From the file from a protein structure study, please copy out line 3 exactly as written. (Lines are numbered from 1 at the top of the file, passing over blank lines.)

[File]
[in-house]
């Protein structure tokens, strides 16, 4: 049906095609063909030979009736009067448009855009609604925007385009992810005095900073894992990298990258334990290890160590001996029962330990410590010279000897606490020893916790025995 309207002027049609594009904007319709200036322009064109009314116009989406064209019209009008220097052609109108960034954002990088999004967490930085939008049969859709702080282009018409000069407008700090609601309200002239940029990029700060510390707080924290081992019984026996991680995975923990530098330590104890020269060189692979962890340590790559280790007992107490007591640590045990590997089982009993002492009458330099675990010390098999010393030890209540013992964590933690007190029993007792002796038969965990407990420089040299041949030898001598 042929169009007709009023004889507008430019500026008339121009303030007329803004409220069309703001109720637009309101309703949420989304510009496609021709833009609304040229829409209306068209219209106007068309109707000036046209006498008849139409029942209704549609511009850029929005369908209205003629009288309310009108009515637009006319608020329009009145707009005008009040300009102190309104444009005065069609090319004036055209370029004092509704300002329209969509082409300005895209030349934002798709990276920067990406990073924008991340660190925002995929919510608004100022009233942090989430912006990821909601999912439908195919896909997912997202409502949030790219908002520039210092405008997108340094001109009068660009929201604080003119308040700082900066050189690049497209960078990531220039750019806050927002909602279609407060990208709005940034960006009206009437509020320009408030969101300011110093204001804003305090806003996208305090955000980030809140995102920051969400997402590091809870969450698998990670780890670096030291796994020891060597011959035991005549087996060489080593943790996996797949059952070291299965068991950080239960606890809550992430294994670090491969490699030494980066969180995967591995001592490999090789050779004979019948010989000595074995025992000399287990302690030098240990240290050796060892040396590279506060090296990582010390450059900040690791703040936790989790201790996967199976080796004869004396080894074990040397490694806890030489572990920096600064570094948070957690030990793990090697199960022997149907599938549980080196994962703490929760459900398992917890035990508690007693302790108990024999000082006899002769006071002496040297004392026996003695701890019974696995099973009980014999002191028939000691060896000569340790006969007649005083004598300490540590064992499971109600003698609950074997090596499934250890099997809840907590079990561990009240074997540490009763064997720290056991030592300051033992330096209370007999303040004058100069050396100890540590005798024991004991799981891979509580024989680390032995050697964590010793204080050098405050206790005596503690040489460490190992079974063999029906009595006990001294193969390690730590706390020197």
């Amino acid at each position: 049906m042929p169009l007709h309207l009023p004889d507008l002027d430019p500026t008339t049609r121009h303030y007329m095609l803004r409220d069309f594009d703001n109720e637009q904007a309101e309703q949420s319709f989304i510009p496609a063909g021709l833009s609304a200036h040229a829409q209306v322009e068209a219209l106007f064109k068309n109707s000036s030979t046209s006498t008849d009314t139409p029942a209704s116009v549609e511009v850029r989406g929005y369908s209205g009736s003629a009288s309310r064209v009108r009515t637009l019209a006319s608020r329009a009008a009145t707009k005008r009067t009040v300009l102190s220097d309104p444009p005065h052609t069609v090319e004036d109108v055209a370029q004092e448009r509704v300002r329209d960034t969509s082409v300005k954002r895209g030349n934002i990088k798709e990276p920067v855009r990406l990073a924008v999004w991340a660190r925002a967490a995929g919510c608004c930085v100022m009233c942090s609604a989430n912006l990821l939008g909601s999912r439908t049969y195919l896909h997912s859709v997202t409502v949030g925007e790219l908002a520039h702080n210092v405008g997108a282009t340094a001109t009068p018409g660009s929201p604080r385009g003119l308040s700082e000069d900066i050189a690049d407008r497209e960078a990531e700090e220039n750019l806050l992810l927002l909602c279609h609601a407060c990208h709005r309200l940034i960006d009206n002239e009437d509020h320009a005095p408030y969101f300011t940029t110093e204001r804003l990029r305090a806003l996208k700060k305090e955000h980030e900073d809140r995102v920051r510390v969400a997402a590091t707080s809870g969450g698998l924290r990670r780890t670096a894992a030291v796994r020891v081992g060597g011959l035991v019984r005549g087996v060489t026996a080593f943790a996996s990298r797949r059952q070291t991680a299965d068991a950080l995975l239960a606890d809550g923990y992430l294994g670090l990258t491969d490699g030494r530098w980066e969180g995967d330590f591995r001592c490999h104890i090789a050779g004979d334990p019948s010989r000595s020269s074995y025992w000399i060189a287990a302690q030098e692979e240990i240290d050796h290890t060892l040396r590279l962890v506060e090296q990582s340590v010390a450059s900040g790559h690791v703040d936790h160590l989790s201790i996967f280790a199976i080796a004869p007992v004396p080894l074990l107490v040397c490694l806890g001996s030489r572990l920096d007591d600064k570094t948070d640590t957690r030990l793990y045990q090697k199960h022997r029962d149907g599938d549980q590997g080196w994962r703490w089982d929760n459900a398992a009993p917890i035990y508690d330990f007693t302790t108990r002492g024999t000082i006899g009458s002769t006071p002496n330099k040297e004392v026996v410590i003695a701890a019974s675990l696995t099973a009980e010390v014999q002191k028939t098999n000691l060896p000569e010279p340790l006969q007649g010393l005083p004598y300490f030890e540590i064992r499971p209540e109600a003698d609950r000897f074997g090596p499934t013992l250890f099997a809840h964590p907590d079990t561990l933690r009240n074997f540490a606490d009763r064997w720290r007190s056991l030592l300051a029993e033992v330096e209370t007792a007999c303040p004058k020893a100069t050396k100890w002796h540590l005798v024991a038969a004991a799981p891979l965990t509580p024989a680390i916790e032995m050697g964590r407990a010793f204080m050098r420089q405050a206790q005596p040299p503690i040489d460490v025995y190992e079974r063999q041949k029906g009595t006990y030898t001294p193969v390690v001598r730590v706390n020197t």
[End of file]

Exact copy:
């Amino acid at each position: 049906m042929p169009l007709h309207l009023p004889d507008l002027d430019p500026t008339t049609r121009h303030y007329m095609l803004r409220d069309f594009d703001n109720e637009q904007a309101e309703q949420s319709f989304i510009p496609a063909g021709l833009s609304a200036h040229a829409q209306v322009e068209a219209l106007f064109k068309n109707s000036s030979t046209s006498t008849d009314t139409p029942a209704s116009v549609e511009v850029r989406g929005y369908s209205g009736s003629a009288s309310r064209v009108r009515t637009l019209a006319s608020r329009a009008a009145t707009k005008r009067t009040v300009l102190s220097d309104p444009p005065h052609t069609v090319e004036d109108v055209a370029q004092e448009r509704v300002r329209d960034t969509s082409v300005k954002r895209g030349n934002i990088k798709e990276p920067v855009r990406l990073a924008v999004w991340a660190r925002a967490a995929g919510c608004c930085v100022m009233c942090s609604a989430n912006l990821l939008g909601s999912r439908t049969y195919l896909h997912s859709v997202t409502v949030g925007e790219l908002a520039h702080n210092v405008g997108a282009t340094a001109t009068p018409g660009s929201p604080r385009g003119l308040s700082e000069d900066i050189a690049d407008r497209e960078a990531e700090e220039n750019l806050l992810l927002l909602c279609h609601a407060c990208h709005r309200l940034i960006d009206n002239e009437d509020h320009a005095p408030y969101f300011t940029t110093e204001r804003l990029r305090a806003l996208k700060k305090e955000h980030e900073d809140r995102v920051r510390v969400a997402a590091t707080s809870g969450g698998l924290r990670r780890t670096a894992a030291v796994r020891v081992g060597g011959l035991v019984r005549g087996v060489t026996a080593f943790a996996s990298r797949r059952q070291t991680a299965d068991a950080l995975l239960a606890d809550g923990y992430l294994g670090l990258t491969d490699g030494r530098w980066e969180g995967d330590f591995r001592c490999h104890i090789a050779g004979d334990p019948s010989r000595s020269s074995y025992w000399i060189a287990a302690q030098e692979e240990i240290d050796h290890t060892l040396r590279l962890v506060e090296q990582s340590v010390a450059s900040g790559h690791v703040d936790h160590l989790s201790i996967f280790a199976i080796a004869p007992v004396p080894l074990l107490v040397c490694l806890g001996s030489r572990l920096d007591d600064k570094t948070d640590t957690r030990l793990y045990q090697k199960h022997r029962d149907g599938d549980q590997g080196w994962r703490w089982d929760n459900a398992a009993p917890i035990y508690d330990f007693t302790t108990r002492g024999t000082i006899g009458s002769t006071p002496n330099k040297e004392v026996v410590i003695a701890a019974s675990l696995t099973a009980e010390v014999q002191k028939t098999n000691l060896p000569e010279p340790l006969q007649g010393l005083p004598y300490f030890e540590i064992r499971p209540e109600a003698d609950r000897f074997g090596p499934t013992l250890f099997a809840h964590p907590d079990t561990l933690r009240n074997f540490a606490d009763r064997w720290r007190s056991l030592l300051a029993e033992v330096e209370t007792a007999c303040p004058k020893a100069t050396k100890w002796h540590l005798v024991a038969a004991a799981p891979l965990t509580p024989a680390i916790e032995m050697g964590r407990a010793f204080m050098r420089q405050a206790q005596p040299p503690i040489d460490v025995y190992e079974r063999q041949k029906g009595t006990y030898t001294p193969v390690v001598r730590v706390n020197t």